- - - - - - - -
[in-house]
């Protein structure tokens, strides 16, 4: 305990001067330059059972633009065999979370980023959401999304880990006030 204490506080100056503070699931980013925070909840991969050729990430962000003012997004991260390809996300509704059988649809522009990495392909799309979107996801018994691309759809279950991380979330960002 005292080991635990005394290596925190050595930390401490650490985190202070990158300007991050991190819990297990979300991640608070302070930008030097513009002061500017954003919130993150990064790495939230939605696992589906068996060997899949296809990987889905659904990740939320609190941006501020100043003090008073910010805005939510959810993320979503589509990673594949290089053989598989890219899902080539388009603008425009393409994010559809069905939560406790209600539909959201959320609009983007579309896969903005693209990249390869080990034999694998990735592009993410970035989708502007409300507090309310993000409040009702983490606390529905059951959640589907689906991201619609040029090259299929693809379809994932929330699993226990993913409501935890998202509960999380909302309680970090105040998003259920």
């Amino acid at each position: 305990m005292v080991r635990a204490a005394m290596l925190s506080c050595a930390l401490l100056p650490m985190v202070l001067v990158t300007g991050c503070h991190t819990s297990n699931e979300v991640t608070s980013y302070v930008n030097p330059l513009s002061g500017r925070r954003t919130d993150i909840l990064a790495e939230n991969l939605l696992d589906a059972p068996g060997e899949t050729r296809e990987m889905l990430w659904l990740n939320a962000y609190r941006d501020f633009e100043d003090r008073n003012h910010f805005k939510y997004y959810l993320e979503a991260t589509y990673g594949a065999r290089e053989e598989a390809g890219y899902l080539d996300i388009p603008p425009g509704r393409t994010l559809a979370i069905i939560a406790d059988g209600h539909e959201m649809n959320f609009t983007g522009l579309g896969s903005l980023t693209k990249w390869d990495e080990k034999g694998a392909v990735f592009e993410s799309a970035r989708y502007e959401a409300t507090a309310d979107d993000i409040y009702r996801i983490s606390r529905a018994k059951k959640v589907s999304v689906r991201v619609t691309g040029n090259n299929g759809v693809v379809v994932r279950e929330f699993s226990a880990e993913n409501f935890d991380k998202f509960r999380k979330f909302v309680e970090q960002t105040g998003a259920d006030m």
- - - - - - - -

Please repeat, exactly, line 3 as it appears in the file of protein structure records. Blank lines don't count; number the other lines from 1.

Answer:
């Amino acid at each position: 305990m005292v080991r635990a204490a005394m290596l925190s506080c050595a930390l401490l100056p650490m985190v202070l001067v990158t300007g991050c503070h991190t819990s297990n699931e979300v991640t608070s980013y302070v930008n030097p330059l513009s002061g500017r925070r954003t919130d993150i909840l990064a790495e939230n991969l939605l696992d589906a059972p068996g060997e899949t050729r296809e990987m889905l990430w659904l990740n939320a962000y609190r941006d501020f633009e100043d003090r008073n003012h910010f805005k939510y997004y959810l993320e979503a991260t589509y990673g594949a065999r290089e053989e598989a390809g890219y899902l080539d996300i388009p603008p425009g509704r393409t994010l559809a979370i069905i939560a406790d059988g209600h539909e959201m649809n959320f609009t983007g522009l579309g896969s903005l980023t693209k990249w390869d990495e080990k034999g694998a392909v990735f592009e993410s799309a970035r989708y502007e959401a409300t507090a309310d979107d993000i409040y009702r996801i983490s606390r529905a018994k059951k959640v589907s999304v689906r991201v619609t691309g040029n090259n299929g759809v693809v379809v994932r279950e929330f699993s226990a880990e993913n409501f935890d991380k998202f509960r999380k979330f909302v309680e970090q960002t105040g998003a259920d006030m």